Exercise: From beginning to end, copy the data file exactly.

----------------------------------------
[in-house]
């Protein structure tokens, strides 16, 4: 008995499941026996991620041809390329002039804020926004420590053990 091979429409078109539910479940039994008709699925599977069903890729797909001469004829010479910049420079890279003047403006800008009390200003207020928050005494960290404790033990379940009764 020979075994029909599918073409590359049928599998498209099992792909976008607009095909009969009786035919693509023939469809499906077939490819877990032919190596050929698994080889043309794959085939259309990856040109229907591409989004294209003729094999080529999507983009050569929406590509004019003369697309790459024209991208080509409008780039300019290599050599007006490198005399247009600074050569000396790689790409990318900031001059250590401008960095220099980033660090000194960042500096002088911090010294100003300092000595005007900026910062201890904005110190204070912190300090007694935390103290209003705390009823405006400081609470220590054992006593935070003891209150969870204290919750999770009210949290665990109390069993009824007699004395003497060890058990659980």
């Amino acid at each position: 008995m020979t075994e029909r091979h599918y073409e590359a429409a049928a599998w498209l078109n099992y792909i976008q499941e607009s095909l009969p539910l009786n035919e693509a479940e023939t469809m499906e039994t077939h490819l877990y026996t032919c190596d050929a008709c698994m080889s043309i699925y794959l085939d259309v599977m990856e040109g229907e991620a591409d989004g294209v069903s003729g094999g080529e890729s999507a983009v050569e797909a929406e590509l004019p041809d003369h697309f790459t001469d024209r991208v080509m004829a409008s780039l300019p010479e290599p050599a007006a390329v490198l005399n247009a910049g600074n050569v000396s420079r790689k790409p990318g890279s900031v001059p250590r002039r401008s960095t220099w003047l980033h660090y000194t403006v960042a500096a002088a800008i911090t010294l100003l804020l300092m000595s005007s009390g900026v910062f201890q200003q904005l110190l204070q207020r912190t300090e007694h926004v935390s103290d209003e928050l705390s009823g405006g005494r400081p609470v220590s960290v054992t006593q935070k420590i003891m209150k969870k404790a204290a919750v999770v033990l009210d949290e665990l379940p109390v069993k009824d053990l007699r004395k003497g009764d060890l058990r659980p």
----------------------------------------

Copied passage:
[in-house]
């Protein structure tokens, strides 16, 4: 008995499941026996991620041809390329002039804020926004420590053990 091979429409078109539910479940039994008709699925599977069903890729797909001469004829010479910049420079890279003047403006800008009390200003207020928050005494960290404790033990379940009764 020979075994029909599918073409590359049928599998498209099992792909976008607009095909009969009786035919693509023939469809499906077939490819877990032919190596050929698994080889043309794959085939259309990856040109229907591409989004294209003729094999080529999507983009050569929406590509004019003369697309790459024209991208080509409008780039300019290599050599007006490198005399247009600074050569000396790689790409990318900031001059250590401008960095220099980033660090000194960042500096002088911090010294100003300092000595005007900026910062201890904005110190204070912190300090007694935390103290209003705390009823405006400081609470220590054992006593935070003891209150969870204290919750999770009210949290665990109390069993009824007699004395003497060890058990659980």
């Amino acid at each position: 008995m020979t075994e029909r091979h599918y073409e590359a429409a049928a599998w498209l078109n099992y792909i976008q499941e607009s095909l009969p539910l009786n035919e693509a479940e023939t469809m499906e039994t077939h490819l877990y026996t032919c190596d050929a008709c698994m080889s043309i699925y794959l085939d259309v599977m990856e040109g229907e991620a591409d989004g294209v069903s003729g094999g080529e890729s999507a983009v050569e797909a929406e590509l004019p041809d003369h697309f790459t001469d024209r991208v080509m004829a409008s780039l300019p010479e290599p050599a007006a390329v490198l005399n247009a910049g600074n050569v000396s420079r790689k790409p990318g890279s900031v001059p250590r002039r401008s960095t220099w003047l980033h660090y000194t403006v960042a500096a002088a800008i911090t010294l100003l804020l300092m000595s005007s009390g900026v910062f201890q200003q904005l110190l204070q207020r912190t300090e007694h926004v935390s103290d209003e928050l705390s009823g405006g005494r400081p609470v220590s960290v054992t006593q935070k420590i003891m209150k969870k404790a204290a919750v999770v033990l009210d949290e665990l379940p109390v069993k009824d053990l007699r004395k003497g009764d060890l058990r659980p």